Sublime, the

The Bedford Glossary of Critical and Literary Terms - Ross Murfin 2018

Sublime, the

Sublime, the: The quality of greatness in a literary work that elevates the reader to a higher plane. The term entered critical discourse through an anonymous Greek treatise called Peri hypsous (On the Sublime), now thought to be the work of a first-century A.D. rhetorician sometimes referred to as Longinus or pseudo-Longinus. According to the author, the sublime “gives elevation to a subject” and “consists in a certain loftiness and excellence of language” that “takes [the reader] out of himself”; it derives from five principal sources: grandeur of thought; strong passions; figures of speech; dignified expression, including diction; and “majesty and elevation of structure,” namely, the arrangement of words.

Interest in the sublime revived substantially beginning in the late seventeenth century, following neoclassical French poet and critic Nicolas Boileau’s 1672 translation of Peri Hypsous. In Miscellanies (1693), English literary critic John Dennis applied the concept of the sublime to nature, describing his 1688 journey to the Alps as engendering “a delightful Horrour, a terrible Joy, and at the same time, I was infinitely pleas’d, I trembled.” In A Philosophical Inquiry into the Origin of Our Ideas of the Sublime and the Beautiful (1757), Anglo-Irish philosopher Edmund Burke distinguished between the sublime and the beautiful, arguing that the sublime is infinite, the beautiful finite. He also associated the sublime with terror, contending that “whatever is fitted in any sort to excite the ideas of pain, and danger, … is a source of the sublime; that is, it is productive of the strongest emotion which the mind is capable of feeling.”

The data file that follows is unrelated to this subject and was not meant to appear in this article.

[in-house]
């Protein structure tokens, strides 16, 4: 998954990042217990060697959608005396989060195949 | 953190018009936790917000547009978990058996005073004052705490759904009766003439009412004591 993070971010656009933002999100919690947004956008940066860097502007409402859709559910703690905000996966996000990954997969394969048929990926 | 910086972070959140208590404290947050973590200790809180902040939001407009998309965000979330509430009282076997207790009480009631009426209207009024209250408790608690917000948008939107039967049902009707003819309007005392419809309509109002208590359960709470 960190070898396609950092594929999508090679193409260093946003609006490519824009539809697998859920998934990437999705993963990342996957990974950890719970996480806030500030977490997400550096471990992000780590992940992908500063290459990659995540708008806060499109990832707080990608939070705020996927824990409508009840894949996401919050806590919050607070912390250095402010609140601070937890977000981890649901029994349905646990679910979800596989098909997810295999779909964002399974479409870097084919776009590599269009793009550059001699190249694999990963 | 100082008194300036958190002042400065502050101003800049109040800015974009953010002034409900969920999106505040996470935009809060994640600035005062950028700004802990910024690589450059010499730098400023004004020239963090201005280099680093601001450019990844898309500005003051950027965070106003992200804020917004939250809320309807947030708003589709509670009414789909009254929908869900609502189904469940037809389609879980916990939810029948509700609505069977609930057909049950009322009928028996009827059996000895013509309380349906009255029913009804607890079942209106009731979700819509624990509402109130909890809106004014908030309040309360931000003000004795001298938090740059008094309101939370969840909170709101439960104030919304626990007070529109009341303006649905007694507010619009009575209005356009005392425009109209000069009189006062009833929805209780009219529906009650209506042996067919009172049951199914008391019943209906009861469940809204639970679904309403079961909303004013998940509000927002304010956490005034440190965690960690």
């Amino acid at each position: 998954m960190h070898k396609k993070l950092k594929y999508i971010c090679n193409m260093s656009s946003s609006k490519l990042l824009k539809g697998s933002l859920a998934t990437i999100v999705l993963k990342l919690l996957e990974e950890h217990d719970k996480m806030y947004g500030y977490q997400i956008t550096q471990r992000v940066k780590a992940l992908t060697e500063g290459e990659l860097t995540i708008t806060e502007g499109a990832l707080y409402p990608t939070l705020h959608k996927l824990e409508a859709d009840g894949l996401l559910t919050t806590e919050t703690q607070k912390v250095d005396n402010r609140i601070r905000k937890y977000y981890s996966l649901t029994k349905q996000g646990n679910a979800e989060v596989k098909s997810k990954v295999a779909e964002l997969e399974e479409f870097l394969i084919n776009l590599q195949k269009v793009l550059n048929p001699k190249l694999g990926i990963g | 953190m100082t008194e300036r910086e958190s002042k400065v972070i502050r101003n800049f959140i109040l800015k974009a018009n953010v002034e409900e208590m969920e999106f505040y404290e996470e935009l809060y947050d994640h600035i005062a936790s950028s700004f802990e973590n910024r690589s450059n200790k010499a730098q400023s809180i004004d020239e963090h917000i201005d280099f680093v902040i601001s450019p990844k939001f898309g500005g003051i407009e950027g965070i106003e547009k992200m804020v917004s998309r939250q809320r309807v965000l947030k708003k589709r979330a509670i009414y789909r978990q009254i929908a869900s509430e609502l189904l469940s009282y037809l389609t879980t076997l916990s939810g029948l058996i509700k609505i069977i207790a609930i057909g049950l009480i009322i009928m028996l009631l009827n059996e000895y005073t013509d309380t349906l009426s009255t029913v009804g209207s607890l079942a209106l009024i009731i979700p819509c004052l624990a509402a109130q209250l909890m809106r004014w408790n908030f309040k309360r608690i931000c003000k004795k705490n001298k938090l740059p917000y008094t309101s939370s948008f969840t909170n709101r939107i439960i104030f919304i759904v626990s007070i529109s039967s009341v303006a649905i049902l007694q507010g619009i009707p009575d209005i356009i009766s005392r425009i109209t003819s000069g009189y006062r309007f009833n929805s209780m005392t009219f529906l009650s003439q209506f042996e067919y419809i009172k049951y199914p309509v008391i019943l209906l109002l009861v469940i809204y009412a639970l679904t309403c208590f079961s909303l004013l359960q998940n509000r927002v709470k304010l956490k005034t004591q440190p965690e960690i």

Subsequently, German philosopher Immanuel Kant further developed the concept of the sublime in works including Kritik der Urteilskraft (Critique of Judgment) (1790). Defining the sublime as “what is absolutely great,” Kant associated the beautiful with “an indeterminate concept of understanding” and the sublime with “an indeterminate concept of reason.” Beauty, Kant argued, is “preadapted to our power of judgement, so that it thus forms of itself an object of our delight”; the sublime, by contrast, appears “to contravene the ends of our power of judgement, to be ill-adapted to our faculty of presentation, and to be, as it were, an outrage on the imagination, and yet it is judged all the more sublime on that account.”

By the latter half of the eighteenth century, a “cult of the sublime” had emerged, exemplified by Scottish poet James Macpherson’s Ossianic poems (1761—65), which he claimed were translations of an epic and other works written in Gaelic by a third-century poet named Ossian, and Italian baroque painter Salvator Rosa’s landscapes, which often feature jagged rocks and stormy skies. The aesthetic of the sublime also significantly influenced Gothic literature, the Graveyard School of Poetry, and romanticism.